I turn into a narrow, gravel lane adjoining Horana road, where I come upon a greenhouse, with light moss snaking down its otherwise pristine walls. Opposite the house, surrounded by the green wired fence lies a generous plot of land—about 5,000 square feet—populated with large vegetable patches, shrubbery, and a butterfly garden.
This is not what I imagined an ‘urban garden’ to look like. Urban gardening is very similar to community gardening, where a large group of people share and grow food on a single piece of land. The only difference is that an urban garden should typically be located in a city, whereas a community garden can be located anywhere.
Run by an organization called Eco Friendly Volunteers (ECO-V), the produce that is yielded is shared among those that contribute labour, and also gets sold to local markets. Although the organization’s founder, Kanchana Weerakoon resides abroad, the garden is fervently maintained by a core group of volunteers. The volunteers are usually students, who are interested in gardening and looking to build their knowledge and expertise.
Located in the outskirts of Boralesgamuwa, the area itself is not really urban; it is suburban, at best. The land is part of a private residence, which is unusual, as an urban garden is typically built on public property. So why choose a provincial location on private land for this project?
“Finding space to grow food is not easy in Colombo,” says Gayani Dissanayake, volunteer and Project Co-ordinator at ECO-V. “When the founders began this project, this location made the most sense, as the land was already there.”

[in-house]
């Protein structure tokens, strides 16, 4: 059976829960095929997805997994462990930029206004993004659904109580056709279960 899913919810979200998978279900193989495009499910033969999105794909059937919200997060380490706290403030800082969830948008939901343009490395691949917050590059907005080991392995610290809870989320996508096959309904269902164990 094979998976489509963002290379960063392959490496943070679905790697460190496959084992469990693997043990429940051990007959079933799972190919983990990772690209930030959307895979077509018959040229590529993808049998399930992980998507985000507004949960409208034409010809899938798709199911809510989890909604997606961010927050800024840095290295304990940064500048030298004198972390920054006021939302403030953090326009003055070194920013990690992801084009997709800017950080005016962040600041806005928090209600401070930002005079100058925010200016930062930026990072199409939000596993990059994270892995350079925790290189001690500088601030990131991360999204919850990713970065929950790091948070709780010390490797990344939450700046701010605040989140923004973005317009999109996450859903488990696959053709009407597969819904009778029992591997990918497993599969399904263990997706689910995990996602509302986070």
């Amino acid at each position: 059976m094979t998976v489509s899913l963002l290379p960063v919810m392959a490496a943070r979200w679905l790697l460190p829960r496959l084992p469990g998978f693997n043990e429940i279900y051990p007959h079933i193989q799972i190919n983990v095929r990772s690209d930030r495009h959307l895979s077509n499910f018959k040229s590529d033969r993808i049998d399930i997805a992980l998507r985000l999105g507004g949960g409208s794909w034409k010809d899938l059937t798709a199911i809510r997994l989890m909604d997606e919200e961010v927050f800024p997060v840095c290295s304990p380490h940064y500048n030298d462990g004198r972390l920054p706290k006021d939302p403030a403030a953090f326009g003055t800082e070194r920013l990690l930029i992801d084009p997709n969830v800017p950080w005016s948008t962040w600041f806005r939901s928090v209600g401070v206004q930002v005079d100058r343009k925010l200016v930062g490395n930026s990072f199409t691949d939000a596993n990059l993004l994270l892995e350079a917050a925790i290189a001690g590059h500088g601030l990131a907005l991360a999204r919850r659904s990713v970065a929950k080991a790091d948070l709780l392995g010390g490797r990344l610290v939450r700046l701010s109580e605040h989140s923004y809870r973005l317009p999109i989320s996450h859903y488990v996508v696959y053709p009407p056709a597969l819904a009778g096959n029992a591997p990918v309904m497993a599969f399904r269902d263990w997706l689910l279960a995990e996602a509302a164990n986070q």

Over the last few decades, public spaces in Colombo have been steadily disappearing. As land prices continue to climb, the demand for buildable land has also increased significantly.
“The amount of people moving into cities like Colombo from rural areas is increasing exponentially,” said Professor Siri Hettige, a Sociologist at Colombo University. “As a result, everybody wants to build. Building permits are now given on plots of land as small as six perches.”
This can pose severe health implications for Colombo’s growing population. Only a fraction of the city’s higher income population have access to an off-site sewage system, with the rest of the city’s lower income residents having to use on-site disposal systems. Most of the sewage waste in lower income areas get deposited into canals.
With an increase in high rises to accommodate the city’s urban growth, Hettige fears that the contamination caused by a poor sewage infrastructure could contribute to an increase in health complications among low income residents.
“The government should really assess the risks when building high rises with no proper sewage disposal system,” said Hettige. “But at the very least, they could allocate each high rise a communal space for an urban garden. Although this won’t fix the health issues brought about by contamination, it can at least improve their diet and immune system. It is a very tiny step.”
However, an issue that can be addressed on a much larger scale through urban gardening, is malnutrition.